Stepping Forward Together

By Api Sulistyo

Translated by Tami Sulistyo

On Saturday morning I often run with a group of long distance runners who participate in a marathon training program. This spring training program I participate in is organized by the Minnesota Distance Running Association (MDRA) of which I have been a member for over ten years. The plan that morning was to run 16 Km (10 mi), around several lakes. However, the temperature in that morning was very cold with the freezing wind from the North Pole, minus 18 degrees Celsius. So, I decided to run indoors instead, in the Eagan Community Center (ECC), a community center that can also be used for sports, parties, performances, as well as skill development activities.

It only took five minutes to reach the ECC from my house. After paying for the entrance fee, I went directly to the locker room. To be able to use the indoor track during the week, the price of the ticket is $10. To become a permanent member to be able to use other sports facilities, the charge is $30 per month. I don’t want to become a permanent member because when the weather is getting ‘warm’ I prefer running outside.

The indoor track is located on the top floor. Reaching the top of the stairs, I saw dozens of people walking, jogging, or running to the left direction. The direction is determined based on the even or odd date of the day. Some were running while listening to something on their mobile phone. Some were walking while chatting with friends. Quite many of them spent some time alone and I belonged to this last group. To finish one mile run it requires 11 laps. That morning I decided I must complete 110 laps. “Don’t you get bored?” my friends often ask me. Running by myself is also an opportunity for a quiet contemplation or reflection and I do not find it boring.

Old Couple

My attention was fixed on an elderly couple who were approximately in their 80s. I felt sure they are husband and wife. It’s amazing that at that age they are still actively exercising. Sport indeed actually knows no age bounds. The husband was quite tall, wearing dark colored clothes and it looked like he also had a safety belt around his waist. I am not sure what it was for. His shoes were black and it looked like they had more layers of pads to make them more convenient. The wife was a bit thin, wearing a dark red dress and white shoes. Her blond hair was cut short.

When I passed them, the wife was supporting him to be able to cross over into the slow lane. I almost stopped to ask if they needed help. His wife gave the sign for me to keep running. It was obvious that the husband could not walk on his own and I saw there was a walking stick near the pile of jackets on a chair.

On another occasion I saw his wife help her husband to be able to hold the iron fence and they walked together slowly. Several times I saw his wife walking alone and then she got back again to her husband. I didn’t see a cheerful smile on her face. Yet, I did not see any look of complaint on her face either.

I observed the husband walking alone. His right hand was tightly holding the iron fence and with great effort he dragged his left foot on his black shoe. Step by step he moved forward. “Could it be that his left leg is paralyzed?” I asked myself. On another occasion I noticed that his left arm was dangling without power. “Could it be that he is paralyzed on the left side of his body?” I was curious.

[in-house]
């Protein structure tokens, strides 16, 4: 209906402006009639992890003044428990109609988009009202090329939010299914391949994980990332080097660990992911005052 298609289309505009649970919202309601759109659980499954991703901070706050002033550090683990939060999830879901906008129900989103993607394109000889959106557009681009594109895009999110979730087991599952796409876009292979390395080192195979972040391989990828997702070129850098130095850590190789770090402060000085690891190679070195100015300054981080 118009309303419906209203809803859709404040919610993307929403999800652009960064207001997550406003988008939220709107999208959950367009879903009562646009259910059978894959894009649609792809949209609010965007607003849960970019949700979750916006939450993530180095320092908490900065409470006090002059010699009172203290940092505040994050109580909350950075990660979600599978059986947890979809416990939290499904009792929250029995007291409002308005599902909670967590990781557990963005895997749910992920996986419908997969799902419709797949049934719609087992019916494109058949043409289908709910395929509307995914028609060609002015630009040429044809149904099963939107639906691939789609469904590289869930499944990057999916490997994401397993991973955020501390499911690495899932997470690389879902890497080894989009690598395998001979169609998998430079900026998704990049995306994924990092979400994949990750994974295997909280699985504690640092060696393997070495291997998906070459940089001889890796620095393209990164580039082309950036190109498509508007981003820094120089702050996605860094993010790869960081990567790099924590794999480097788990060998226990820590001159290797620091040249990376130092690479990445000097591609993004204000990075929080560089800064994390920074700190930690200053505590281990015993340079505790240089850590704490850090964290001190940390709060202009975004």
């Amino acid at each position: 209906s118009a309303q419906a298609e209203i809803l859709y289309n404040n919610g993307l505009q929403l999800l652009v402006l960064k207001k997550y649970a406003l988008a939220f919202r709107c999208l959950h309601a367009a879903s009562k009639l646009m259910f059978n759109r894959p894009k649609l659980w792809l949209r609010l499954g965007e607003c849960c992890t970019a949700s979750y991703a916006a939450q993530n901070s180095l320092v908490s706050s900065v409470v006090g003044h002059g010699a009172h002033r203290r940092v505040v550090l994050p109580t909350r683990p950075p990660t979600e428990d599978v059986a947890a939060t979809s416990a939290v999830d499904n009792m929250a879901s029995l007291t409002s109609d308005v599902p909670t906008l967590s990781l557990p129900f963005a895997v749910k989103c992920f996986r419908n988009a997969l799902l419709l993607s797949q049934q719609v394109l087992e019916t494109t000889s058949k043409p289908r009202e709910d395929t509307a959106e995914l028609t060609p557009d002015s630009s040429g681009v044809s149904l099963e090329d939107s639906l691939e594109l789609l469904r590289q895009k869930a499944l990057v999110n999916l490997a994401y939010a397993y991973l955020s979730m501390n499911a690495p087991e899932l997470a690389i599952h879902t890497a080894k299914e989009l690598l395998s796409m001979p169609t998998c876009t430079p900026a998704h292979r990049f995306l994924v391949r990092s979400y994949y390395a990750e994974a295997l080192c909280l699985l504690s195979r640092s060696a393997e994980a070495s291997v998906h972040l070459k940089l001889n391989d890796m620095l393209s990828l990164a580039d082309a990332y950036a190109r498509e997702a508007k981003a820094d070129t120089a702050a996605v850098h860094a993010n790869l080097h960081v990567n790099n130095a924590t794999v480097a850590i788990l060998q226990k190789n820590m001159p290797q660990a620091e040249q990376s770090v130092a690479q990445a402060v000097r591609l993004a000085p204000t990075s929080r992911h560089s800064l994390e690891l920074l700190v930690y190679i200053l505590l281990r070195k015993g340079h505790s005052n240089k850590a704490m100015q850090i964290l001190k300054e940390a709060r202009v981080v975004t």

After more than half an hour, his wife finally made him sit on the dark blue chair where they put their jackets and the walking stick. She helped her husband put on a down jacket, gloves, and a winter hat. She lifted him up to be able to stand up on his own and gave the stick to his right hand. The two of them slowly walked out through the upper door of the indoor track so that the husband did not have to walk down the stairs.


While running to complete my 16 Km run, I reflected on what I just observed. The elderly couple gave me some insights.  The first is awareness of their passion to want to continue living a healthy life. I don’t know how many laps can be done by the husband. Perhaps no more than five laps, less than a half mile. But he didn’t want to just sit at home even though he had a limb that is not functioning as usual.

The second awareness is that the wife reminds me of our wedding vows we said more than twenty years ago. In that official ceremony we promised to love each other for better, for worse, for richer, for poorer, in sickness and in health, till death do us part.

The wife kept their wedding vows by accompanying him through his physical challenge. Maybe she doesn’t like having to watch out for her husband 24 hours a day, 7 days a week. But she held her promise and decided to stay with him.

Klaten, Central Java, Indonesia.

This inspirational couple makes me think about my parents and other older people who live in our village in Central Java, Indonesia. They do not go to the gym to exercise because there is no gym or indoor track. We have dirt roads that divide our rice fields and sugar cane plantations. Yet, they do not exercise because it is not a customary part of their lives – it is not a cultural tradition. However, it does not mean that they do not have some physical activities. They wake up early in the morning and work in their fields and most of the time it is all manual work. Whatever they do, I hope they all stay active and healthy.




Api Sulistyo’s LinkedIn profile:

Note: Most pictures for this story are uploaded from Google Images.

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